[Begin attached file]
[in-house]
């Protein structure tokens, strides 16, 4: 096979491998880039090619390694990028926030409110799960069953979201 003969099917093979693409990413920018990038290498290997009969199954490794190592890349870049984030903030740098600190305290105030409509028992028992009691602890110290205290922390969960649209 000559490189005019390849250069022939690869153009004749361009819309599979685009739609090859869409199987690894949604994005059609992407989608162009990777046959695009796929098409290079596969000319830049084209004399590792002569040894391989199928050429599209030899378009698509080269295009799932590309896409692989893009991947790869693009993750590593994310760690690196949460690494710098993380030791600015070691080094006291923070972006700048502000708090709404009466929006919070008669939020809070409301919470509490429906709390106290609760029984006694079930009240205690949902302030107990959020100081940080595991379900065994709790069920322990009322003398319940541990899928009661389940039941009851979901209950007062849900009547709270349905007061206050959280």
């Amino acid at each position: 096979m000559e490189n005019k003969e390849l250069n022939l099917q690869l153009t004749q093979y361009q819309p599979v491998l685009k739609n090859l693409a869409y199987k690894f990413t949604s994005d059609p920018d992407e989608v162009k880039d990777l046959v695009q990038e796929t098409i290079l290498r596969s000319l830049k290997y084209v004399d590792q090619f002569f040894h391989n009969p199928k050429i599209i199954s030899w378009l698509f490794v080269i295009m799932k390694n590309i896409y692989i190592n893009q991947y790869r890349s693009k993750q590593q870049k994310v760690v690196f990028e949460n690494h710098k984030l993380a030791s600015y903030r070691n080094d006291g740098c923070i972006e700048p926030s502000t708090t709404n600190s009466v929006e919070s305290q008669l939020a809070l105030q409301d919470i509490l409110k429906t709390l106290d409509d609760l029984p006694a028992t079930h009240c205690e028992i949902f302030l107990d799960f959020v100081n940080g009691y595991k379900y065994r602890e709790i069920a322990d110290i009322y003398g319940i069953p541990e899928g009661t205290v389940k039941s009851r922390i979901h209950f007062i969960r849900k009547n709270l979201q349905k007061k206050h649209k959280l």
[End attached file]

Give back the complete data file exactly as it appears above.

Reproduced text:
[in-house]
């Protein structure tokens, strides 16, 4: 096979491998880039090619390694990028926030409110799960069953979201 003969099917093979693409990413920018990038290498290997009969199954490794190592890349870049984030903030740098600190305290105030409509028992028992009691602890110290205290922390969960649209 000559490189005019390849250069022939690869153009004749361009819309599979685009739609090859869409199987690894949604994005059609992407989608162009990777046959695009796929098409290079596969000319830049084209004399590792002569040894391989199928050429599209030899378009698509080269295009799932590309896409692989893009991947790869693009993750590593994310760690690196949460690494710098993380030791600015070691080094006291923070972006700048502000708090709404009466929006919070008669939020809070409301919470509490429906709390106290609760029984006694079930009240205690949902302030107990959020100081940080595991379900065994709790069920322990009322003398319940541990899928009661389940039941009851979901209950007062849900009547709270349905007061206050959280």
């Amino acid at each position: 096979m000559e490189n005019k003969e390849l250069n022939l099917q690869l153009t004749q093979y361009q819309p599979v491998l685009k739609n090859l693409a869409y199987k690894f990413t949604s994005d059609p920018d992407e989608v162009k880039d990777l046959v695009q990038e796929t098409i290079l290498r596969s000319l830049k290997y084209v004399d590792q090619f002569f040894h391989n009969p199928k050429i599209i199954s030899w378009l698509f490794v080269i295009m799932k390694n590309i896409y692989i190592n893009q991947y790869r890349s693009k993750q590593q870049k994310v760690v690196f990028e949460n690494h710098k984030l993380a030791s600015y903030r070691n080094d006291g740098c923070i972006e700048p926030s502000t708090t709404n600190s009466v929006e919070s305290q008669l939020a809070l105030q409301d919470i509490l409110k429906t709390l106290d409509d609760l029984p006694a028992t079930h009240c205690e028992i949902f302030l107990d799960f959020v100081n940080g009691y595991k379900y065994r602890e709790i069920a322990d110290i009322y003398g319940i069953p541990e899928g009661t205290v389940k039941s009851r922390i979901h209950f007062i969960r849900k009547n709270l979201q349905k007061k206050h649209k959280l």